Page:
Schiit Audio Aegir power amplifier

This Schiit Just Got Real...

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Schiit Audio Aegir
Schiit Audio Aegir power amplifier

Schiit Audio has been a favourite brand of mine for some time. I just think what they do to make things affordable is good for the hobby. I was especially impressed with their Saga+ preamp that sells for a lowly £390. Combined with a Vidar amp for £700 from them, it created a very musical and punchy presentation on my upstairs Wilson Audio TuneTot system. But I was a little hesitant to review the Aegir initially as I don’t exactly have a collection of efficient speakers lying around….but I was curious…

The Schiit Aegir amp is intriguing because I have always loved the sound of Class A amplifiers. I just love what they do to the mids and highs. Luckily I secured two very efficient loudspeakers for the review, the Tekton Designs Moab speaker at 98db efficiency and the JBL L200 which take just one watt (!) to produce 84db of volume.

First some background on the Aegir amp. Power output is 20 watts into 8 ohms or 40 watts into 4 ohms. The idea here was to make a Class A version of the Vidar, but the story is a little more complicated than that. They came up with a Continuity circuit, based on technology they used in their Lyr 3 headphone amp. In their own words, “Technically, Continuity is a way to eliminate transconductance droop outside of the Class A bias region, and extend the benefits of Class A biasing. It also solves the NPN and PNP device mismatch problem, since it uses both NPN and PNP devices on both rails. It’s still a very hot-running amp, though, with over 10W of Class A standing bias.”

So the bottom line is that we should hear the benefits of Class A but it obviously works its best with very efficient speakers. So I arranged for some high efficiency speakers to listen to the Aegir at its best.

But first, a caveat. I am a tube guy. I mean I like high quality solid state but give me the midrange of a good neutral tube amplifier any day. Audio Research? Doshi? VAC? It’s all good. But I do confess that it’s hard for a solid-state amplifier to impress me. D’Agastino? Pass Labs? Constellation? Sure. But one that costs a mere £800? Hmm, we will see.

This one comes well packaged and is self-contained for RCA input operation but if you like balanced inputs, there is one balanced input so you have to run mono. I did not receive a second unit so I listened to the RCAs only. The casework is classic Schiit. Gently angled brushed aluminium with an operate button on the front which pulls it out of stand-by mode and an on-off switch in the back. Speaker terminals appear to be WBT and the banana connectors I used fitted snugly. There are two long and relatively sharp banks of heat dissipation fins running the length of the amplifier, and the amp puts out quite a lot of heat. Designed and built in California, the Aegir had a very solid feel and was quite heavy.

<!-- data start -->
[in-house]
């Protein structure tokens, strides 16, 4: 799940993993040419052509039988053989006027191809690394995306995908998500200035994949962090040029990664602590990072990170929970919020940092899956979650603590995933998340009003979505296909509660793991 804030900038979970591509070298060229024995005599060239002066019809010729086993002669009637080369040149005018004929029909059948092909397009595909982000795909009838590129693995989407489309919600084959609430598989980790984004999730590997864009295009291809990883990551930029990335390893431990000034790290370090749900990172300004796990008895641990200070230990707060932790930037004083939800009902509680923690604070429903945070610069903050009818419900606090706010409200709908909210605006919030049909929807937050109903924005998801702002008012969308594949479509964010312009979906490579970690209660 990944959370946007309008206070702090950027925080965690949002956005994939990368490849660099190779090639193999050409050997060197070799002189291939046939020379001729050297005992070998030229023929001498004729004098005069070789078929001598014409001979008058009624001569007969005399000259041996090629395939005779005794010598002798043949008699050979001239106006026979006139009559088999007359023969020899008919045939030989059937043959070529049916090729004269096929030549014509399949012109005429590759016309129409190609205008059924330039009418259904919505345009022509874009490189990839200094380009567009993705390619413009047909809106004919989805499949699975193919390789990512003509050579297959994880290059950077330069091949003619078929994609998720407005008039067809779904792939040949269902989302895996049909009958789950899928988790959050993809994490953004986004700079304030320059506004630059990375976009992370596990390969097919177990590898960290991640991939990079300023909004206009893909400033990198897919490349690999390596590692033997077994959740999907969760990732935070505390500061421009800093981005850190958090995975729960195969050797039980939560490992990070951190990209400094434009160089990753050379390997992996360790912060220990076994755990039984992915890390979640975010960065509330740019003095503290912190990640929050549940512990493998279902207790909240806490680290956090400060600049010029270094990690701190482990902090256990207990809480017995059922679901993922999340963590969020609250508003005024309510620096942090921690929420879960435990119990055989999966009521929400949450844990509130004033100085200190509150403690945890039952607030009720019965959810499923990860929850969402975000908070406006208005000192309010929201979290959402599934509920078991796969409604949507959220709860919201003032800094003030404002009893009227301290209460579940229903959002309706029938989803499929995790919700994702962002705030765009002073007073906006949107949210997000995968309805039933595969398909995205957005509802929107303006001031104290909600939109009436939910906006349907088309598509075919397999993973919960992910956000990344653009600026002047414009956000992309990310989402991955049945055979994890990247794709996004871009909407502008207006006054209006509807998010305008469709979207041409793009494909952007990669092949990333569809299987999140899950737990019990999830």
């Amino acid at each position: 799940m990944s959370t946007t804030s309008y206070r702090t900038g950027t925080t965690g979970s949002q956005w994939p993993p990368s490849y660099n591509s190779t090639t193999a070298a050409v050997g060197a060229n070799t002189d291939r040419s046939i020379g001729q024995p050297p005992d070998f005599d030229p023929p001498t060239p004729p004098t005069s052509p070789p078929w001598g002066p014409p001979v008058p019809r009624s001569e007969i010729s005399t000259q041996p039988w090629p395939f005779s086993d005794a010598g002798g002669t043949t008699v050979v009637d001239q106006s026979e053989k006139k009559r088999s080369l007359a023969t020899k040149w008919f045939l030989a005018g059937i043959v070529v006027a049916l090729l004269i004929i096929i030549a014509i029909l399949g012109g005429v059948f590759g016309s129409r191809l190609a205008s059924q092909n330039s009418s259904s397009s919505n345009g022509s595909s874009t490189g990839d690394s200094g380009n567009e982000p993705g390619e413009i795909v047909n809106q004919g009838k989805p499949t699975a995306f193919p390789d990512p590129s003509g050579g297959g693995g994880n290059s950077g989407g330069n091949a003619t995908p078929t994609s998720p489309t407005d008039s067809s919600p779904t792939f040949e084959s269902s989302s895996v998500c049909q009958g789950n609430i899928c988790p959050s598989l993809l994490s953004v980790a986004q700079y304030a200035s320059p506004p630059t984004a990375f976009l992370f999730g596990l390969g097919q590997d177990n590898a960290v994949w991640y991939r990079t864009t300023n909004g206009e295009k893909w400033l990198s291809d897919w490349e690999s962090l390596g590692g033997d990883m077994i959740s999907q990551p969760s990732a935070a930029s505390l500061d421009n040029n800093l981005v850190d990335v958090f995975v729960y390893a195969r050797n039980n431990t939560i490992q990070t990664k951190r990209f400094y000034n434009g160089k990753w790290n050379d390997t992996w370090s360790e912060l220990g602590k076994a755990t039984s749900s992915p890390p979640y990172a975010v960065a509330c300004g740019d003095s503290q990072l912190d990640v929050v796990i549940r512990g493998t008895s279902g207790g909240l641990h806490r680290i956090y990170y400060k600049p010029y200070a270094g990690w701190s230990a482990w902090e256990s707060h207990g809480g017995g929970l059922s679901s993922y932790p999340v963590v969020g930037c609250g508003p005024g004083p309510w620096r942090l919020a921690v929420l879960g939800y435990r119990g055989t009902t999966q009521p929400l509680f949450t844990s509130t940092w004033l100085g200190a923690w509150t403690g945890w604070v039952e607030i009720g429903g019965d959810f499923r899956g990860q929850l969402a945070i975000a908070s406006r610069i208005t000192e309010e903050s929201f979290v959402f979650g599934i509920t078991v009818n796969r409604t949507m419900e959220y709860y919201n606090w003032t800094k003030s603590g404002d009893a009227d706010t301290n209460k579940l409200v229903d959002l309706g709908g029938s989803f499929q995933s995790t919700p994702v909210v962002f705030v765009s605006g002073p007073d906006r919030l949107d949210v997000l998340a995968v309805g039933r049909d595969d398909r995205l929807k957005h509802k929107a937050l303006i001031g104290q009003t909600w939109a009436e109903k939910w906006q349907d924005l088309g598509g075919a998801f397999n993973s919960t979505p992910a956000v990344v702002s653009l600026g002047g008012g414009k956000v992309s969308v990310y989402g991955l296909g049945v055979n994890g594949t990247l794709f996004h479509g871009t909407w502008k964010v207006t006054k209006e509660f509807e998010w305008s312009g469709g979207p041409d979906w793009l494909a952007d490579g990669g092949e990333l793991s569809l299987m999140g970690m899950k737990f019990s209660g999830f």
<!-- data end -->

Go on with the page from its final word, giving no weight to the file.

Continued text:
For sound evaluation, I went over to my friend Barry’s house where highly efficient Tekton Moabs were set up as both a two-channel system and a seven-channel surround system, but we listened in two channel mode only. The Moab speakers are fairly wild with what appears to be 15 tweeters in an array but are actually dome radiating drivers in an MTM array providing midrange. I like this speaker due to its presence in the midrange and some quite good bass performance. At first, we hooked up the Aegir to the Moab and used an Oppo 105 for digital playback. The Aegir did not sound all that great at first, but I looked at Barry and said, don’t panic, this amp takes a while to get going. We let it ‘cook’ for an hour and things really got going.

Barry and I have a CD collectors’ group in Atlanta so we are ‘old-school digital’ in that regard. I brought a stack of CDs I was familiar with and Barry has a huge collection and he tossed in a few gems as well.

Right off we listened to ‘The Dog Song’ from Cookie Marenco’s dynamite Blue Coast Collection SACD sampler [Blue Coast]. The opening guitar chords were simply natural and lifelike. This was solid state? Garett Brennan’s vocals were smooth and detailed. Dynamics were strong. A transient guitar pick in the middle of the song left a bit of a punch in my belly.

Next up was La Roca from Todd Garfinkle’s MA Record­ings. A magnificent recording done presented here in 16/44 from a needle-drop done on a Continuum Caliburn. Yes, you read that right. We were listening to an LP of a digital recording then put on a CD sampler. Weird but sounds really great. It’s like the LP adds some analogue qualities…but the soundstage width and depth which Todd always seems to get right is what we came here for. The Moabs got this perfect. There is a sense of spaciousness and naturalness on this album which some consider Todd’s best work. Timbre of instruments is spot on. Instrument placement is set up nicely and it’s a bit odd hearing this from the listener’s chair because the Moabs are huge towers. Well done, Tekton!

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